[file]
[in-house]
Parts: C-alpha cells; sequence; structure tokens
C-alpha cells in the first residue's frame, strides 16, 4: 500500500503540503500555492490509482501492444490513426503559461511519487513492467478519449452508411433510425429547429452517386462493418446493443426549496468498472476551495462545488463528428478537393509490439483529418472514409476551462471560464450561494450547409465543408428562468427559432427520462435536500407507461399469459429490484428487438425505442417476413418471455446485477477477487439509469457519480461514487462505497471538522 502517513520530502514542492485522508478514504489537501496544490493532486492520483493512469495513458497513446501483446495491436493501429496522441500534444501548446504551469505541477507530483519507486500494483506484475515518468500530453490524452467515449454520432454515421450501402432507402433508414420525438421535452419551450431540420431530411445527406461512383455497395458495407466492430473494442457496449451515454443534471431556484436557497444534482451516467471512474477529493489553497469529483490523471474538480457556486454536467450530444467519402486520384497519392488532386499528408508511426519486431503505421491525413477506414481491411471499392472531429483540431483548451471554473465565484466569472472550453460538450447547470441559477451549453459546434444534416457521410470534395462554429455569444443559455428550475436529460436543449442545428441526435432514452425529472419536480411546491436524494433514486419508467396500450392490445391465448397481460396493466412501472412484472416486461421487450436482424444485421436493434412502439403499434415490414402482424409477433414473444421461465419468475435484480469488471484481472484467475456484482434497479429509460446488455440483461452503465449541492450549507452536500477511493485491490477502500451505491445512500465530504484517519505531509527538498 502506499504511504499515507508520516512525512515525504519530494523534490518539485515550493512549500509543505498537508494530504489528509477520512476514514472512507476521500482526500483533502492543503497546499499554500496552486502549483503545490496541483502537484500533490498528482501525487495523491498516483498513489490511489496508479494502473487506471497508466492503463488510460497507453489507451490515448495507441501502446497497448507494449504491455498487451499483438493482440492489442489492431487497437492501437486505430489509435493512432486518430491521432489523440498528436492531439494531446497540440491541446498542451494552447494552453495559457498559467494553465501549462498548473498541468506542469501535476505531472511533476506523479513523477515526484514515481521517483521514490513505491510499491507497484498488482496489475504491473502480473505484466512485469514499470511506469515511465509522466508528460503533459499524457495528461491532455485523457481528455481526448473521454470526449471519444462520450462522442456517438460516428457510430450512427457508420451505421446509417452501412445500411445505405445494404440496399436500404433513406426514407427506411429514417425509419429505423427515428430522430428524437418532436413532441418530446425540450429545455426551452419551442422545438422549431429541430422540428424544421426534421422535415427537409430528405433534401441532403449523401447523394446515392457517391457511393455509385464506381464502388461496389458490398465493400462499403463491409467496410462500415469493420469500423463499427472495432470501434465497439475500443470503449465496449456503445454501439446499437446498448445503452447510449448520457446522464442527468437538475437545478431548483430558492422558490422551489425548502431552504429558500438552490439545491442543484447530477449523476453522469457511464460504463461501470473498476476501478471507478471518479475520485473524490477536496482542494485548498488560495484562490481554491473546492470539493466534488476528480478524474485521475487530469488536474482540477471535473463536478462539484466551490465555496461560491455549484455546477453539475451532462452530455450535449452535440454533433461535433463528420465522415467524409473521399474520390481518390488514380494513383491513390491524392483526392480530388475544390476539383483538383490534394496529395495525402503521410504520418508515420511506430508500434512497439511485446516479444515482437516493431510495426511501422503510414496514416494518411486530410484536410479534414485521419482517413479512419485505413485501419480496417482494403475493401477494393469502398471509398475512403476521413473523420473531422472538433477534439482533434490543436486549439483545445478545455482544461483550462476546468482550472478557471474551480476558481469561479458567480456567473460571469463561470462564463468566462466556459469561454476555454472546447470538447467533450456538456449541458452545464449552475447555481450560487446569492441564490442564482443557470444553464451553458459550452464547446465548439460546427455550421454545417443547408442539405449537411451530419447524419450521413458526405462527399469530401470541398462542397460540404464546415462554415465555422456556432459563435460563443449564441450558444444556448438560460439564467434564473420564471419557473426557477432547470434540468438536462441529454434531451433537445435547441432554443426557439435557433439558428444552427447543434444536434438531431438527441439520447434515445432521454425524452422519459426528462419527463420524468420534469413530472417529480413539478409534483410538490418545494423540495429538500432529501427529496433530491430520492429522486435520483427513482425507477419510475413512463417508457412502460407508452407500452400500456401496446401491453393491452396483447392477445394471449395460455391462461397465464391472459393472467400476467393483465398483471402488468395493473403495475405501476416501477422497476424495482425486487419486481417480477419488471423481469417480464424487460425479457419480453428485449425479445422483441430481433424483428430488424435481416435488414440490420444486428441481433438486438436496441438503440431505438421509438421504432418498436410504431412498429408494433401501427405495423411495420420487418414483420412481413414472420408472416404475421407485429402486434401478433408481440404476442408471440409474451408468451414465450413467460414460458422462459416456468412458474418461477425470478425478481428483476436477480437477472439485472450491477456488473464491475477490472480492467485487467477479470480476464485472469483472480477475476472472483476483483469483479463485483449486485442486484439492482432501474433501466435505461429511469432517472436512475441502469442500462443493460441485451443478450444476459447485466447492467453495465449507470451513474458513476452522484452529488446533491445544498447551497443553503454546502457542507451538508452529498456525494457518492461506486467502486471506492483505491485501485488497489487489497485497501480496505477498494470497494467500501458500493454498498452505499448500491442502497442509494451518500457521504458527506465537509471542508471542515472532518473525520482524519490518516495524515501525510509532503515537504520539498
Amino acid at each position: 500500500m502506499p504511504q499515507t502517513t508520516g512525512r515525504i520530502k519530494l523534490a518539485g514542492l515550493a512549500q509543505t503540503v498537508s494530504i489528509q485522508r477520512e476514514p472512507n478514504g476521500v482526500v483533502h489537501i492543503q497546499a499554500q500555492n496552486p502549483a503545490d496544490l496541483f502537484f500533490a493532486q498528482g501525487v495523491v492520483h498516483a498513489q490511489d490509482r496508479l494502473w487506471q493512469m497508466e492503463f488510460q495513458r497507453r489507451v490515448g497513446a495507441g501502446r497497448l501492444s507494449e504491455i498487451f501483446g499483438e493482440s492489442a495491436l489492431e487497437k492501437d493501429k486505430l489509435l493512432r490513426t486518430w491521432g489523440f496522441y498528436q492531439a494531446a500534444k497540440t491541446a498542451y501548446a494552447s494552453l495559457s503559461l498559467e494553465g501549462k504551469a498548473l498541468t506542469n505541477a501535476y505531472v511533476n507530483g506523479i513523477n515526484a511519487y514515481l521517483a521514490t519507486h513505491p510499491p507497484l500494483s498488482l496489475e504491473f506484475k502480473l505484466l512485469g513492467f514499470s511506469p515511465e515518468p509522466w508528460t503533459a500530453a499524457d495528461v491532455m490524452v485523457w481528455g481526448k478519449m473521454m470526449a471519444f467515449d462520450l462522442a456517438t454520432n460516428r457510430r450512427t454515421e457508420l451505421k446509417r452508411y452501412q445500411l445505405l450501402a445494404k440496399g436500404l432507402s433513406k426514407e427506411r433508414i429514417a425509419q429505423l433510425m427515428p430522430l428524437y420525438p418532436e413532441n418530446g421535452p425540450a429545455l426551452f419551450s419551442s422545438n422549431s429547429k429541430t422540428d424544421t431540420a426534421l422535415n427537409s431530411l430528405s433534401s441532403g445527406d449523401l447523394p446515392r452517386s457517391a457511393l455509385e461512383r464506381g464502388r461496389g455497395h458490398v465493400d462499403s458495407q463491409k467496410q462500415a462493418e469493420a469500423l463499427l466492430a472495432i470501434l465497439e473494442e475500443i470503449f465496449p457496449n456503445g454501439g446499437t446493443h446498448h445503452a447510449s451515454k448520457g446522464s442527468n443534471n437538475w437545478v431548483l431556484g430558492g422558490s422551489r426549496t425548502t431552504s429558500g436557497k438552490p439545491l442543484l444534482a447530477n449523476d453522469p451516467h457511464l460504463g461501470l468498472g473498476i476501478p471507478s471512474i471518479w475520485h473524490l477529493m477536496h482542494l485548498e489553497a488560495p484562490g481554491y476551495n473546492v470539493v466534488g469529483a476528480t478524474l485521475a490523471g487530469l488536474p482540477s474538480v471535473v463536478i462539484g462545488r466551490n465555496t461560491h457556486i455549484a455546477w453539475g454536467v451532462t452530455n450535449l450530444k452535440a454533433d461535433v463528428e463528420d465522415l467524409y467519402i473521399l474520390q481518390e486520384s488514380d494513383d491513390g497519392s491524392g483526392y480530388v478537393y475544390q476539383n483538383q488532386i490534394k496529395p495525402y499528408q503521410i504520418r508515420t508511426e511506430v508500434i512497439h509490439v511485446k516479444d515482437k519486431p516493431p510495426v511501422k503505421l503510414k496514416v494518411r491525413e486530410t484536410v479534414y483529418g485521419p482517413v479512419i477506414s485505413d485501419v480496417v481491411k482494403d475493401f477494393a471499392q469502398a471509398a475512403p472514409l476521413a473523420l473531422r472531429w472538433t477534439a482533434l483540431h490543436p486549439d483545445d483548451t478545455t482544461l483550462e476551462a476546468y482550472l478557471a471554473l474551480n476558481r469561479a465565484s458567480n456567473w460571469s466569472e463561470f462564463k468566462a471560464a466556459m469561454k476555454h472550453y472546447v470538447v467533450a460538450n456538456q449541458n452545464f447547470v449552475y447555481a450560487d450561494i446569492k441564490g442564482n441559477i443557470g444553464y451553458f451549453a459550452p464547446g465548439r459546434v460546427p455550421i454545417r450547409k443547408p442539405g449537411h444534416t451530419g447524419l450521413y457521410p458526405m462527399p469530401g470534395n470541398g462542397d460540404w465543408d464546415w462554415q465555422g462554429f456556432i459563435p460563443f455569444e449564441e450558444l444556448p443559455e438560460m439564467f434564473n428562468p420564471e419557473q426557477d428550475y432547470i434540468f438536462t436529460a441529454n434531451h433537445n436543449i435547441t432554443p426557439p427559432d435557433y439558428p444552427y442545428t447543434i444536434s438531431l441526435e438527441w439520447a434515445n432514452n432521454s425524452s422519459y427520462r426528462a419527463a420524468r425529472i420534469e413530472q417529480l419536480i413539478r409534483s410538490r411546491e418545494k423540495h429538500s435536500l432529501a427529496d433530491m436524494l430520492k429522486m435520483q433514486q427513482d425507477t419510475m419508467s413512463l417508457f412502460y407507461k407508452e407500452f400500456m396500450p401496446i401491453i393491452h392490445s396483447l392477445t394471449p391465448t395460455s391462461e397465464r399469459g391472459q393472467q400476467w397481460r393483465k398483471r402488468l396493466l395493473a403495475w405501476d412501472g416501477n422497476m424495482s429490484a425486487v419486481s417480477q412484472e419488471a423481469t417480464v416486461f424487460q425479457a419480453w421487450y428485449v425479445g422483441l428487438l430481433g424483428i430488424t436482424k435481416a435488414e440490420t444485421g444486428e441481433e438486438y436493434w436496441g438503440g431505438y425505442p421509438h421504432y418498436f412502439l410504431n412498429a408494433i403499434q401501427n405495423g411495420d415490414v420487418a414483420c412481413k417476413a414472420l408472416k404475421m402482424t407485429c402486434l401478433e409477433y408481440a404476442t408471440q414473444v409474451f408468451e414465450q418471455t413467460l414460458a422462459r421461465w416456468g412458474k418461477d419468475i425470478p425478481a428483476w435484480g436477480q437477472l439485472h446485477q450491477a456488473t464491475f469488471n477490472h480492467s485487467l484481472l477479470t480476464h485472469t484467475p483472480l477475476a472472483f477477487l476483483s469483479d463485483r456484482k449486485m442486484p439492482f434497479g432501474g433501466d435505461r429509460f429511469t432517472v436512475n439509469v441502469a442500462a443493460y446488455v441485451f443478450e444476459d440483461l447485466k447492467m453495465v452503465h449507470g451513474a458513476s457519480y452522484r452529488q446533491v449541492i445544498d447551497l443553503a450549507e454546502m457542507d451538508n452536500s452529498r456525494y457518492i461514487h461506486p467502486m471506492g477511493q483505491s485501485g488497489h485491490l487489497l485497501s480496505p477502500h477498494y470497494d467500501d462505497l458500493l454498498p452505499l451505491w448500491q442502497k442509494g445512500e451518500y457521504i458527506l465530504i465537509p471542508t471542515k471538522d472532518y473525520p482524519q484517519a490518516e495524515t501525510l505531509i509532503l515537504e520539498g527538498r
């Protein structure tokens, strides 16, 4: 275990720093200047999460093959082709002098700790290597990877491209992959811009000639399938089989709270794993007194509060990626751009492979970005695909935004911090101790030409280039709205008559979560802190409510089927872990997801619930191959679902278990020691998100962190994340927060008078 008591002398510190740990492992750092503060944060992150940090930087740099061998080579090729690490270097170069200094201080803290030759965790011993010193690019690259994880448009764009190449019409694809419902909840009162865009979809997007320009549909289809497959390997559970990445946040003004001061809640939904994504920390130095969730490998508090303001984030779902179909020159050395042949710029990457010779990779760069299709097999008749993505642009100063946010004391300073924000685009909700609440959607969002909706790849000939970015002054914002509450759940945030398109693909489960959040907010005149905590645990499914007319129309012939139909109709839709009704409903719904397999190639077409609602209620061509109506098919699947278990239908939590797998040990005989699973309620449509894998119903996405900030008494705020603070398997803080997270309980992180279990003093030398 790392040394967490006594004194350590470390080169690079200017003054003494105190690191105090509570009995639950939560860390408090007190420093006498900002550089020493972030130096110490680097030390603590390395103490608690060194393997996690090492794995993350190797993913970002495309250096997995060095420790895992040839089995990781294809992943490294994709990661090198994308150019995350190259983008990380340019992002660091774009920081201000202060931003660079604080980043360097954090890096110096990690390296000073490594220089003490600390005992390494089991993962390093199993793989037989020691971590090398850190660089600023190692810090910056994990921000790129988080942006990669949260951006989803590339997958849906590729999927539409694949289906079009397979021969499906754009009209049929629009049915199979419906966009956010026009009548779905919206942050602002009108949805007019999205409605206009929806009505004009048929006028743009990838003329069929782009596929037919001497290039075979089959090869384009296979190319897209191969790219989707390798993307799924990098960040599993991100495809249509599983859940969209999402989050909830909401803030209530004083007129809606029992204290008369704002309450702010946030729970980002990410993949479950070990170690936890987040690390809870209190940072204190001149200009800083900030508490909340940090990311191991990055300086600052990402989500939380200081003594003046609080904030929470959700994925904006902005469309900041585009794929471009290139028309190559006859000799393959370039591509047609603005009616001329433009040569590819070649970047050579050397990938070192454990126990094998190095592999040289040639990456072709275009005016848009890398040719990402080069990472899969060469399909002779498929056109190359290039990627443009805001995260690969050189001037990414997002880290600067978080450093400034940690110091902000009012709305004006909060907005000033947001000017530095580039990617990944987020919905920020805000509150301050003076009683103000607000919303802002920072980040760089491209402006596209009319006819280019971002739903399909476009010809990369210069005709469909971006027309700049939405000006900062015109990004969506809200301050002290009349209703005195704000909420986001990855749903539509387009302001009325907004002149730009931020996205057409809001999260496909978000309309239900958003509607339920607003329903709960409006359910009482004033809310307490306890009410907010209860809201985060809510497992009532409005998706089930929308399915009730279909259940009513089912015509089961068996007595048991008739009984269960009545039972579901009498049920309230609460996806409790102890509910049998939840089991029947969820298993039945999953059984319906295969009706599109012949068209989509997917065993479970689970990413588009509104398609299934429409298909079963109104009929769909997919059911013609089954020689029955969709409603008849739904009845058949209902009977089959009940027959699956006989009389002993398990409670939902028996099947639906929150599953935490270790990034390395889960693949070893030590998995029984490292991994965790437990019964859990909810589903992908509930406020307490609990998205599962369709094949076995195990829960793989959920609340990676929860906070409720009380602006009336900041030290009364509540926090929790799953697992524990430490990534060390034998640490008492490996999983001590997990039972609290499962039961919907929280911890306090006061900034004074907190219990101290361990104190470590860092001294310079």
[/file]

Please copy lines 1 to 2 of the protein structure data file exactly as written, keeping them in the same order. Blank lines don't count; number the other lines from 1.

[in-house]
Parts: C-alpha cells; sequence; structure tokens